Almost Famous

Texas Rangers shortstop Michael Young is the defending American League batting champion and on track for his fourth straight 200-hit season. So why isn't he one of the game's big stars?
May 07, 2006

It is a balmyApril afternoon at Ameriquest Field in Arlington, and a smattering of fans hasarrived early to watch the Texas Rangers take batting practice. Because theRangers' lineup is thick with power hitters, an impromptu home run derby breaksout. First, brawny first baseman Mark Teixeira, a switch-hitter batting lefty,sends a succession of moon shots into the rightfield seats. Next, headsturn--and a pack of preteen ball hounds scampers into place--as designatedhitter Phil Nevin and catcher Rod Barajas, both righthanded hitters, take aimat leftfield, the crack of the bat followed by the rifle sound of baseballshitting bleachers. ¶ Then shortstop Michael Young steps in, and the show stops.As always, Young begins by bunting--who wants to watch bunting?--thensystematically sprays the outfield with line drives, first pulling balls toleft, then directing them the other way. He begins each swing in the samemanner, by tapping his left foot in the dirt, then striding into the pitch.Likewise, the end result is metronomically consistent: Another ball goesskidding onto the outfield grass. "Most guys will take a round in battingpractice to have fun, to hit some home runs," says Barajas. "You neversee that from Michael. He's always working, every day the same. If he happensto hit one out of the park, it's by accident." ¶ It is one thing for ascrappy reserve infielder to employ such a workmanlike approach, but this is atwo-time All-Star and the defending American League batting champion, a playerwho has had 200-plus hits for three consecutive seasons and can hit for power(24 homers and 91 RBIs last season). Such numbers suggest that the 29-year-oldYoung was born into baseball's aristocracy, one of those five-tool playersblessed with natural talent. But ask baseball people about Young, and they'lladmiringly tell you that he is a "grinder," vernacular for a player whoworks his butt off. The subtext, of course, is that the grinder needs to workhis butt off. He can't survive on his talent alone.

Young is thequintessential grinder made good, a guy who was considered by most majorcolleges to be too small to play at their level, too erratic to play shortstopand too light a hitter to play in the big leagues. Yet here he is, one of thegame's most consistent batters and toughest two-strike threats, a player whocan hit for power without sacrificing average. Consider: Over the past threeseasons Young went more than two games without a hit only once. (By comparison,the Seattle Mariners' Ichiro Suzuki also did it once.) "Young is one of thetoughest outs in the league by far," says Boston Red Sox righthander CurtSchilling. "He's just trying to make solid contact, so he hits home runs[when he's] not even trying. That's what makes him so dangerous."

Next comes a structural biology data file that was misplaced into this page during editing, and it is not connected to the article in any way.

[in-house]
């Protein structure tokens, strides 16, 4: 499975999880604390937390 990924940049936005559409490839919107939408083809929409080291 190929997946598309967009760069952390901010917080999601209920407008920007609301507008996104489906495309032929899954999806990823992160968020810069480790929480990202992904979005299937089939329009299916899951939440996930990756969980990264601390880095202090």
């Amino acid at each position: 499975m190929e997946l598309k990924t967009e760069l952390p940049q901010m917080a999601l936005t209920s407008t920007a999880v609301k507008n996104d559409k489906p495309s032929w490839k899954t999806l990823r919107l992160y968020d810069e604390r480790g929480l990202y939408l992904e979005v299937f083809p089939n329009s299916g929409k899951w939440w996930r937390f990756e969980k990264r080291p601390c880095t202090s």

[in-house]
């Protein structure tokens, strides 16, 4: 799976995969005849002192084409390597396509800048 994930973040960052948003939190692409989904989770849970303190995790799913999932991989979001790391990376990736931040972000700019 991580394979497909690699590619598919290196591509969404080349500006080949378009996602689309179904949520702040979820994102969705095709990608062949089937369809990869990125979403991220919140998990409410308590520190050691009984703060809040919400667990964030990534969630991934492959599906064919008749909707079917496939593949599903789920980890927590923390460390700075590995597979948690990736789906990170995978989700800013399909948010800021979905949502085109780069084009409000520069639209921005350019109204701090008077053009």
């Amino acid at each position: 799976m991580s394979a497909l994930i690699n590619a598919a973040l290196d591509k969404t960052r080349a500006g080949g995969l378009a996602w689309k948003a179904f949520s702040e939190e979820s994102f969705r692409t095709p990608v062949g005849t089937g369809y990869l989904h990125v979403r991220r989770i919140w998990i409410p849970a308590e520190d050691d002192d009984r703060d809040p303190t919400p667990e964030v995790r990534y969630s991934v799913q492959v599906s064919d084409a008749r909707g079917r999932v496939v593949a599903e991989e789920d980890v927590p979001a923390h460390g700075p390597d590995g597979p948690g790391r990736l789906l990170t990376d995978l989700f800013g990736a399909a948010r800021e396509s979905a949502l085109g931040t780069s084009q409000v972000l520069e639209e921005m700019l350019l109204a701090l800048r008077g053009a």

That Young hasevolved into an elite if relatively unglorified player is a testament to hiswork ethic, his upbringing and what his wife, Cristina Barbosa, who has knownhim since he was a scrawny 5'9", 145-pound high school sophomore, calls his"quiet, internal confidence." Says Cristina, "Mike never had a PlanB. It was always going to be baseball." His devotion to the game has wonYoung fans throughout the league. His manager, Buck Showalter, says Young"is everything that is right about baseball." Red Sox skipper TerryFrancona, a former Texas bench coach, calls Young "as good a kid as you'llever find." Rangers reserve infielder Mark DeRosa has patterned his gameafter Young's. Toronto outfielder Vernon Wells, who came up through the BlueJays system with Young, went so far as to name his second child ChristianMichael Wells, in honor of his former teammate.

The story of thismuch-admired grinder, now a sturdy 6'1" 200-pounder, begins with a pair ofboots near L.A. and ends with a toe tap in Texas.

Young grew up inCovina, Calif., a suburb 20 miles east of Los Angeles. His mother, Anna, was aschool secretary, and his father, Fred, worked as an electrician andconstruction worker. Fred left the house early each morning, usually came homelate and worked most weekends. Some nights he'd be so tired and sore that Annahad to take off his boots for him. "Stuff like that sticks in your mindwhen you're a little kid," says Michael. "I learned early that if youare going to work at something, you don't take it lightly."